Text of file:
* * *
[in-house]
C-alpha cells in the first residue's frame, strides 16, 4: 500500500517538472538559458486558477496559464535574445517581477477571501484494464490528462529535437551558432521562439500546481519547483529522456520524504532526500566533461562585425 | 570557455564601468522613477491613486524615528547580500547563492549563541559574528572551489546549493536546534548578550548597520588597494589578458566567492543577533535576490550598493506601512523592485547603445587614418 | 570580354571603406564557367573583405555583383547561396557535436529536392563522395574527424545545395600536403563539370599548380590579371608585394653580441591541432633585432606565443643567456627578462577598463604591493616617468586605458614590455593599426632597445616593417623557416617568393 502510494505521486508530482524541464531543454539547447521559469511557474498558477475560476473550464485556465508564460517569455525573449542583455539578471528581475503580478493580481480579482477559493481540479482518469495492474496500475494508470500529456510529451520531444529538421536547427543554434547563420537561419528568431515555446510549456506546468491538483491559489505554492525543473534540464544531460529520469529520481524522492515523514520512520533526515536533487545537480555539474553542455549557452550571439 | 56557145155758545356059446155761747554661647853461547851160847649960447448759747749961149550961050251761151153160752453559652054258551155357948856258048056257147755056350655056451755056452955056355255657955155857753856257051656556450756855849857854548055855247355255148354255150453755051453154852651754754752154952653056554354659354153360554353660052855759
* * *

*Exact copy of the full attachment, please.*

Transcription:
[in-house]
C-alpha cells in the first residue's frame, strides 16, 4: 500500500517538472538559458486558477496559464535574445517581477477571501484494464490528462529535437551558432521562439500546481519547483529522456520524504532526500566533461562585425 | 570557455564601468522613477491613486524615528547580500547563492549563541559574528572551489546549493536546534548578550548597520588597494589578458566567492543577533535576490550598493506601512523592485547603445587614418 | 570580354571603406564557367573583405555583383547561396557535436529536392563522395574527424545545395600536403563539370599548380590579371608585394653580441591541432633585432606565443643567456627578462577598463604591493616617468586605458614590455593599426632597445616593417623557416617568393 502510494505521486508530482524541464531543454539547447521559469511557474498558477475560476473550464485556465508564460517569455525573449542583455539578471528581475503580478493580481480579482477559493481540479482518469495492474496500475494508470500529456510529451520531444529538421536547427543554434547563420537561419528568431515555446510549456506546468491538483491559489505554492525543473534540464544531460529520469529520481524522492515523514520512520533526515536533487545537480555539474553542455549557452550571439 | 56557145155758545356059446155761747554661647853461547851160847649960447448759747749961149550961050251761151153160752453559652054258551155357948856258048056257147755056350655056451755056452955056355255657955155857753856257051656556450756855849857854548055855247355255148354255150453755051453154852651754754752154952653056554354659354153360554353660052855759